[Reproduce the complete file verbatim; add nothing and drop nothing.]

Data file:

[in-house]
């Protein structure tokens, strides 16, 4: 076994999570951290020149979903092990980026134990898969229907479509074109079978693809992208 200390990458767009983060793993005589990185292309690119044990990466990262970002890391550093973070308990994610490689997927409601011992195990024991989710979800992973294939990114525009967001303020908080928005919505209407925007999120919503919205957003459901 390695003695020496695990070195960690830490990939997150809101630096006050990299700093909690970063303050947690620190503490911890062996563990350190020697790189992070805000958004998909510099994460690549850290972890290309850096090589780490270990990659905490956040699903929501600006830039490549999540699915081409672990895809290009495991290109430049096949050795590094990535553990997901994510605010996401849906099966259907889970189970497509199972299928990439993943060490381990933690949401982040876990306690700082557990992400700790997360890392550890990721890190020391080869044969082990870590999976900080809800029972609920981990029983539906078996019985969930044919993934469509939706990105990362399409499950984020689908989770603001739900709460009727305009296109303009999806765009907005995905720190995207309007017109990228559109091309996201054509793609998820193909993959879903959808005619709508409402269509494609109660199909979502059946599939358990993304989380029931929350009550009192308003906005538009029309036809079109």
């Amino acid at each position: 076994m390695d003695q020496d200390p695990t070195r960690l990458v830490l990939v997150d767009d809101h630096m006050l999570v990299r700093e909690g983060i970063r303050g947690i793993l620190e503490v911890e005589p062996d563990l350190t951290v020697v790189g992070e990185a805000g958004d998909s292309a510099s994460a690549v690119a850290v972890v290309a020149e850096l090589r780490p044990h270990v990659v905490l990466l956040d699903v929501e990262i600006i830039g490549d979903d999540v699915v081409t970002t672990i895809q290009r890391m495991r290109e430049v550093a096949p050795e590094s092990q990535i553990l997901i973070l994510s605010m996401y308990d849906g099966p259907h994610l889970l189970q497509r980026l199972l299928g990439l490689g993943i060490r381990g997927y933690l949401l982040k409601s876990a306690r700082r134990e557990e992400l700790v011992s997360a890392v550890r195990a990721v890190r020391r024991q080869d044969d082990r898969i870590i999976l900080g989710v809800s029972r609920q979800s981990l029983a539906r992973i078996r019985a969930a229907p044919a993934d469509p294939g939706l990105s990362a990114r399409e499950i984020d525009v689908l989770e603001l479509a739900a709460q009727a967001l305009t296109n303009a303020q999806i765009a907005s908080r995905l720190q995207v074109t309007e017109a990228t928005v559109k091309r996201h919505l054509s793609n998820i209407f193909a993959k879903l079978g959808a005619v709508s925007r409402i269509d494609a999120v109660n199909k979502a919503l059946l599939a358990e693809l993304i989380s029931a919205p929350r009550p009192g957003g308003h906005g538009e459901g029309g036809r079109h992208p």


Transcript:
[in-house]
């Protein structure tokens, strides 16, 4: 076994999570951290020149979903092990980026134990898969229907479509074109079978693809992208 200390990458767009983060793993005589990185292309690119044990990466990262970002890391550093973070308990994610490689997927409601011992195990024991989710979800992973294939990114525009967001303020908080928005919505209407925007999120919503919205957003459901 390695003695020496695990070195960690830490990939997150809101630096006050990299700093909690970063303050947690620190503490911890062996563990350190020697790189992070805000958004998909510099994460690549850290972890290309850096090589780490270990990659905490956040699903929501600006830039490549999540699915081409672990895809290009495991290109430049096949050795590094990535553990997901994510605010996401849906099966259907889970189970497509199972299928990439993943060490381990933690949401982040876990306690700082557990992400700790997360890392550890990721890190020391080869044969082990870590999976900080809800029972609920981990029983539906078996019985969930044919993934469509939706990105990362399409499950984020689908989770603001739900709460009727305009296109303009999806765009907005995905720190995207309007017109990228559109091309996201054509793609998820193909993959879903959808005619709508409402269509494609109660199909979502059946599939358990993304989380029931929350009550009192308003906005538009029309036809079109």
């Amino acid at each position: 076994m390695d003695q020496d200390p695990t070195r960690l990458v830490l990939v997150d767009d809101h630096m006050l999570v990299r700093e909690g983060i970063r303050g947690i793993l620190e503490v911890e005589p062996d563990l350190t951290v020697v790189g992070e990185a805000g958004d998909s292309a510099s994460a690549v690119a850290v972890v290309a020149e850096l090589r780490p044990h270990v990659v905490l990466l956040d699903v929501e990262i600006i830039g490549d979903d999540v699915v081409t970002t672990i895809q290009r890391m495991r290109e430049v550093a096949p050795e590094s092990q990535i553990l997901i973070l994510s605010m996401y308990d849906g099966p259907h994610l889970l189970q497509r980026l199972l299928g990439l490689g993943i060490r381990g997927y933690l949401l982040k409601s876990a306690r700082r134990e557990e992400l700790v011992s997360a890392v550890r195990a990721v890190r020391r024991q080869d044969d082990r898969i870590i999976l900080g989710v809800s029972r609920q979800s981990l029983a539906r992973i078996r019985a969930a229907p044919a993934d469509p294939g939706l990105s990362a990114r399409e499950i984020d525009v689908l989770e603001l479509a739900a709460q009727a967001l305009t296109n303009a303020q999806i765009a907005s908080r995905l720190q995207v074109t309007e017109a990228t928005v559109k091309r996201h919505l054509s793609n998820i209407f193909a993959k879903l079978g959808a005619v709508s925007r409402i269509d494609a999120v109660n199909k979502a919503l059946l599939a358990e693809l993304i989380s029931a919205p929350r009550p009192g957003g308003h906005g538009e459901g029309g036809r079109h992208p």